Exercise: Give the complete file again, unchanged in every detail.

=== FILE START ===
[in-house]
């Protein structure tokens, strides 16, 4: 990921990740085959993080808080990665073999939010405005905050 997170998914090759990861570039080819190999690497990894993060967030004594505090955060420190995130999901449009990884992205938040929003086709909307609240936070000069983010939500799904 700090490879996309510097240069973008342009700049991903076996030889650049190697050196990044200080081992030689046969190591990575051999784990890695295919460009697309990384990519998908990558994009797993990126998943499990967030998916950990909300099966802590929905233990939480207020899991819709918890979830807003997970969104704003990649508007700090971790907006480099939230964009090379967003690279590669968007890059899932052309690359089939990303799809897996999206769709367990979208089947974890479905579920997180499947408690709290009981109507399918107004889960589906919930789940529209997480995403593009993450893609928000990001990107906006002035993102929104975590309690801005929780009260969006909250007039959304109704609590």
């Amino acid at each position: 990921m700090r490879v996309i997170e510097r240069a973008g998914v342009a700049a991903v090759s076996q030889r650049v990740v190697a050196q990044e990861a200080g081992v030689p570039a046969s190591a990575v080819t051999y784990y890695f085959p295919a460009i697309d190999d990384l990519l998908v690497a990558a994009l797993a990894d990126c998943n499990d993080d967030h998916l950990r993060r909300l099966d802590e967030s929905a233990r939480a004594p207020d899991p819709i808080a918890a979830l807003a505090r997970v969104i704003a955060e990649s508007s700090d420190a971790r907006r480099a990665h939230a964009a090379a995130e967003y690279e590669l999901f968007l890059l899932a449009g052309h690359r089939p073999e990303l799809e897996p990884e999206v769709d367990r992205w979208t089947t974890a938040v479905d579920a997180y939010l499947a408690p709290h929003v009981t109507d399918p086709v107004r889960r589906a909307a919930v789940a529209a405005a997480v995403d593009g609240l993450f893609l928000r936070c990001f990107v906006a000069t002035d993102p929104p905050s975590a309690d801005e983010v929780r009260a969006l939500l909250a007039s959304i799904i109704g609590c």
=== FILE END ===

[in-house]
């Protein structure tokens, strides 16, 4: 990921990740085959993080808080990665073999939010405005905050 997170998914090759990861570039080819190999690497990894993060967030004594505090955060420190995130999901449009990884992205938040929003086709909307609240936070000069983010939500799904 700090490879996309510097240069973008342009700049991903076996030889650049190697050196990044200080081992030689046969190591990575051999784990890695295919460009697309990384990519998908990558994009797993990126998943499990967030998916950990909300099966802590929905233990939480207020899991819709918890979830807003997970969104704003990649508007700090971790907006480099939230964009090379967003690279590669968007890059899932052309690359089939990303799809897996999206769709367990979208089947974890479905579920997180499947408690709290009981109507399918107004889960589906919930789940529209997480995403593009993450893609928000990001990107906006002035993102929104975590309690801005929780009260969006909250007039959304109704609590």
């Amino acid at each position: 990921m700090r490879v996309i997170e510097r240069a973008g998914v342009a700049a991903v090759s076996q030889r650049v990740v190697a050196q990044e990861a200080g081992v030689p570039a046969s190591a990575v080819t051999y784990y890695f085959p295919a460009i697309d190999d990384l990519l998908v690497a990558a994009l797993a990894d990126c998943n499990d993080d967030h998916l950990r993060r909300l099966d802590e967030s929905a233990r939480a004594p207020d899991p819709i808080a918890a979830l807003a505090r997970v969104i704003a955060e990649s508007s700090d420190a971790r907006r480099a990665h939230a964009a090379a995130e967003y690279e590669l999901f968007l890059l899932a449009g052309h690359r089939p073999e990303l799809e897996p990884e999206v769709d367990r992205w979208t089947t974890a938040v479905d579920a997180y939010l499947a408690p709290h929003v009981t109507d399918p086709v107004r889960r589906a909307a919930v789940a529209a405005a997480v995403d593009g609240l993450f893609l928000r936070c990001f990107v906006a000069t002035d993102p929104p905050s975590a309690d801005e983010v929780r009260a969006l939500l909250a007039s959304i799904i109704g609590c």